Editor: Roy Martin Roop II, East Carolina University School of Medicine, United States of America
Received: July 11, 2012; Accepted: October 2, 2012; Published: November 9, 2012
Copyright: © 2012 Roest et al. This is an open-access article distributed under the terms of the Creative Commons Attribution License, which permits unrestricted use, distribution, and reproduction in any medium, provided the original author and source are credited.
Funding: This study was financially supported by the Dutch Ministry of Economic Affairs, Agriculture and Innovation (project number 1640020100) and by DG Sanco of the European Commission, European Union (decision 2011/89/EU). The funders had no role in study design, data collection and analysis, decision to publish, or preparation of the manuscript.
Competing interests: The authors have declared that no competing interests exist.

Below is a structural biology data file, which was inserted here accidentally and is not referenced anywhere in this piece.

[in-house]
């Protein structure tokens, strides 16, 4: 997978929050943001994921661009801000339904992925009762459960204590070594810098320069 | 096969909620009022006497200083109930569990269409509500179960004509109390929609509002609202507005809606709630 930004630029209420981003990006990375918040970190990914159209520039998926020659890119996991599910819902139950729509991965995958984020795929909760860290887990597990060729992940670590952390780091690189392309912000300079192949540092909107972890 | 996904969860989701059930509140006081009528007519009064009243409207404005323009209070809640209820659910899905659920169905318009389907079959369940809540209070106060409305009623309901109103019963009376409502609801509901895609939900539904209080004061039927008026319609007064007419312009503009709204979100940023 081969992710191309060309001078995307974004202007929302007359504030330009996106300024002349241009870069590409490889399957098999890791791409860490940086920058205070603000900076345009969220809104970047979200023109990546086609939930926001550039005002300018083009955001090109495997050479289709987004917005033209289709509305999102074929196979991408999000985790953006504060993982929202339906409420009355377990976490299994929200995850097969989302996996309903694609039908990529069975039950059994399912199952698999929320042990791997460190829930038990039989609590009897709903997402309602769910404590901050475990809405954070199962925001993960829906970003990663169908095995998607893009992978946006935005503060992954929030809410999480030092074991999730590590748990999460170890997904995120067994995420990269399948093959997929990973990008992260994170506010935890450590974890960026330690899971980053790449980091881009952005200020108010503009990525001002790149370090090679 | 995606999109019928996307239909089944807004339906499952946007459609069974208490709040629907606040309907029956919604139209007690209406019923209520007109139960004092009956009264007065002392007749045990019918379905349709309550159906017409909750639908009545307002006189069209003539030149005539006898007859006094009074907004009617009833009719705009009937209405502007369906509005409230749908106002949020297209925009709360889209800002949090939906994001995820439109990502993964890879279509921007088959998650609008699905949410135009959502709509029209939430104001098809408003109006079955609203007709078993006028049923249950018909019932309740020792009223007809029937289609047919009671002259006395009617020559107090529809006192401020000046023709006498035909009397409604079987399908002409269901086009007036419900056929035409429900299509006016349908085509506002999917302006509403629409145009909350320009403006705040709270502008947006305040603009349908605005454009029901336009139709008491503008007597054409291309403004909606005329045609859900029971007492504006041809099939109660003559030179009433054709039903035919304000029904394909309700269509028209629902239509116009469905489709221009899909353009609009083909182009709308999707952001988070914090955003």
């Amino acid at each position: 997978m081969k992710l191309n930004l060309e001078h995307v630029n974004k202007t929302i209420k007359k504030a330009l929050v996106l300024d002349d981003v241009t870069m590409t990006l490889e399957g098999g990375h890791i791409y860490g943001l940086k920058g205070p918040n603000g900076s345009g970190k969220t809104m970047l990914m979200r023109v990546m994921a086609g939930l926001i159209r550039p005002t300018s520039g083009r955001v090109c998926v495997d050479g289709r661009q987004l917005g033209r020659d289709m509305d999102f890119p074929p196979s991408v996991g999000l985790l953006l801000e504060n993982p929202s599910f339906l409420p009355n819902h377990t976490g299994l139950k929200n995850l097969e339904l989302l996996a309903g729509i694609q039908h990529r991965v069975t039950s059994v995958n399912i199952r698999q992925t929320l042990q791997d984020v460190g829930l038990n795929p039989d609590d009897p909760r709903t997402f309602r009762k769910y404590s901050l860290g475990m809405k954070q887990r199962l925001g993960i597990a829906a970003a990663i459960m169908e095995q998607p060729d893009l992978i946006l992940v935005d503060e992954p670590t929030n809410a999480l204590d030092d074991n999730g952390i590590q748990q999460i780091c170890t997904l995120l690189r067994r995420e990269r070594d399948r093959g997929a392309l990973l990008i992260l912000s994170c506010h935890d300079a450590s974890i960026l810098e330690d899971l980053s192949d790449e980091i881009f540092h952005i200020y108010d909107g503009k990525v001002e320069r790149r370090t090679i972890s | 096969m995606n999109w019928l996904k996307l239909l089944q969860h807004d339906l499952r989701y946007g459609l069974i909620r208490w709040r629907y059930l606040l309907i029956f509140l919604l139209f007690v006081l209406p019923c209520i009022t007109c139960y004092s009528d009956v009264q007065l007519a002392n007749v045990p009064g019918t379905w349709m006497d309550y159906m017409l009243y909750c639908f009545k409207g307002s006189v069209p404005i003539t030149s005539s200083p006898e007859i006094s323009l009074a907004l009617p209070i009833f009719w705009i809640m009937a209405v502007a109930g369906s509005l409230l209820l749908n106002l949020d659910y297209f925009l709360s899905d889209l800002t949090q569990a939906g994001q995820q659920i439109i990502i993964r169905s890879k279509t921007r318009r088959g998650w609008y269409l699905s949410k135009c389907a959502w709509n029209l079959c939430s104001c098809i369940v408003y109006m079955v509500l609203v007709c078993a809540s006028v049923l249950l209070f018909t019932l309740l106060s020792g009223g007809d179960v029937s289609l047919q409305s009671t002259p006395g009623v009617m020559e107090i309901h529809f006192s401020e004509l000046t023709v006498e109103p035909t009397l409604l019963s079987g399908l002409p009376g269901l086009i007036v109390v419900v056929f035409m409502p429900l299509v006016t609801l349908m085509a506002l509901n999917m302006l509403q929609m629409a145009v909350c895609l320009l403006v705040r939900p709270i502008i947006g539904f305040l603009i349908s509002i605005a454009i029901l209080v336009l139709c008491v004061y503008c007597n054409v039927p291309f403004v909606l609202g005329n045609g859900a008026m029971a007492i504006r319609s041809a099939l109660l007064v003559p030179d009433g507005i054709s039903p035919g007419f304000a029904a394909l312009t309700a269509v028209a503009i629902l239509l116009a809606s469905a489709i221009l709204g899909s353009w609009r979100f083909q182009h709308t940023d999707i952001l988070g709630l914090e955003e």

Coxiella burnetii is a Gram-negative intracellular bacterium and the causative agent of Q fever. C. burnetii can affect a wide range of hosts, including humans, ruminants, companion animals, birds and reptiles . C. burnetii is present throughout the world, with the exception of New Zealand . The bacterium is considered a biothreat agent in view of its very low infectious dose and high transmissibility . Clinical infection in humans manifests as atypical pneumonia, hepatitis or flu-like self-limiting disease. Persistent infection may result in life-threatening endocarditis. The main infection route is via inhalation of C. burnetii-contaminated aerosols from the environment . Excretion of C. burnetii by domestic ruminants is considered the source of environmental contamination and the cause of human infection , , . The zoonotic impact of Q fever was recently underlined by the Dutch Q fever outbreak involving >4000 registered human cases in regions with high frequencies of Q fever abortions in dairy goats , . Molecular typing of C. burnetii isolates confirmed the epidemiological link between human and animal infections , , .